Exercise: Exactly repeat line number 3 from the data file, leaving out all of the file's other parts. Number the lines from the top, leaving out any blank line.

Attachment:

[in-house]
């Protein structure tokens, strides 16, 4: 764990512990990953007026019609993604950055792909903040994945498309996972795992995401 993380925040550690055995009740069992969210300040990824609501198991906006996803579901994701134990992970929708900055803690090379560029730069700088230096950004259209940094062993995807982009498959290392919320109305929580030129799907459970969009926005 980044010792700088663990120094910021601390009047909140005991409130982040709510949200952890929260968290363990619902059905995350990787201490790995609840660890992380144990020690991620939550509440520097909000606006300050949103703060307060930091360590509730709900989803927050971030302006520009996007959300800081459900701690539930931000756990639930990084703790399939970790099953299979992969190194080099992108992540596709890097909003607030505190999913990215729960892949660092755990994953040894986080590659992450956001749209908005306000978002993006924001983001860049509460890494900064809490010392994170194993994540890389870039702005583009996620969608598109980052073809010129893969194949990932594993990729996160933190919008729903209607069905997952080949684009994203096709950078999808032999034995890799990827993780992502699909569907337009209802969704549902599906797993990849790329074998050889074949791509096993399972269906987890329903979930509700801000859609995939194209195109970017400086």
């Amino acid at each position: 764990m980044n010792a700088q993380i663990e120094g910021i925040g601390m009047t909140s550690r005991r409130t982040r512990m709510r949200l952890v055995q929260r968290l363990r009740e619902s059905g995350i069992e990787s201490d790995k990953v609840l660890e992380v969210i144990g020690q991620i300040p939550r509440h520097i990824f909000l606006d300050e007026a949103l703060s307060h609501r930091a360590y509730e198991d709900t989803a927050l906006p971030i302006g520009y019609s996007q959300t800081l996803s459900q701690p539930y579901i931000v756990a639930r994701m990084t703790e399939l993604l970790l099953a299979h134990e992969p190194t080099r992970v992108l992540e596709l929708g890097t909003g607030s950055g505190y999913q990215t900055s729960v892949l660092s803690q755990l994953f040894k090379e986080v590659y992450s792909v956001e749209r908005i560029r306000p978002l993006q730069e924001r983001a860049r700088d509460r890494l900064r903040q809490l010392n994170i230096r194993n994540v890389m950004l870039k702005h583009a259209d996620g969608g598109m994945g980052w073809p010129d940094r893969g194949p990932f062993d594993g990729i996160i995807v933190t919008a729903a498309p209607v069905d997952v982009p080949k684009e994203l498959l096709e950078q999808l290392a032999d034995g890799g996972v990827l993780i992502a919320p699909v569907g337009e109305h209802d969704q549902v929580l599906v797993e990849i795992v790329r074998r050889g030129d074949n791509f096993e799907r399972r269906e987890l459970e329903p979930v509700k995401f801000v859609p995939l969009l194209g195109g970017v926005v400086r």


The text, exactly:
């Amino acid at each position: 764990m980044n010792a700088q993380i663990e120094g910021i925040g601390m009047t909140s550690r005991r409130t982040r512990m709510r949200l952890v055995q929260r968290l363990r009740e619902s059905g995350i069992e990787s201490d790995k990953v609840l660890e992380v969210i144990g020690q991620i300040p939550r509440h520097i990824f909000l606006d300050e007026a949103l703060s307060h609501r930091a360590y509730e198991d709900t989803a927050l906006p971030i302006g520009y019609s996007q959300t800081l996803s459900q701690p539930y579901i931000v756990a639930r994701m990084t703790e399939l993604l970790l099953a299979h134990e992969p190194t080099r992970v992108l992540e596709l929708g890097t909003g607030s950055g505190y999913q990215t900055s729960v892949l660092s803690q755990l994953f040894k090379e986080v590659y992450s792909v956001e749209r908005i560029r306000p978002l993006q730069e924001r983001a860049r700088d509460r890494l900064r903040q809490l010392n994170i230096r194993n994540v890389m950004l870039k702005h583009a259209d996620g969608g598109m994945g980052w073809p010129d940094r893969g194949p990932f062993d594993g990729i996160i995807v933190t919008a729903a498309p209607v069905d997952v982009p080949k684009e994203l498959l096709e950078q999808l290392a032999d034995g890799g996972v990827l993780i992502a919320p699909v569907g337009e109305h209802d969704q549902v929580l599906v797993e990849i795992v790329r074998r050889g030129d074949n791509f096993e799907r399972r269906e987890l459970e329903p979930v509700k995401f801000v859609p995939l969009l194209g195109g970017v926005v400086r």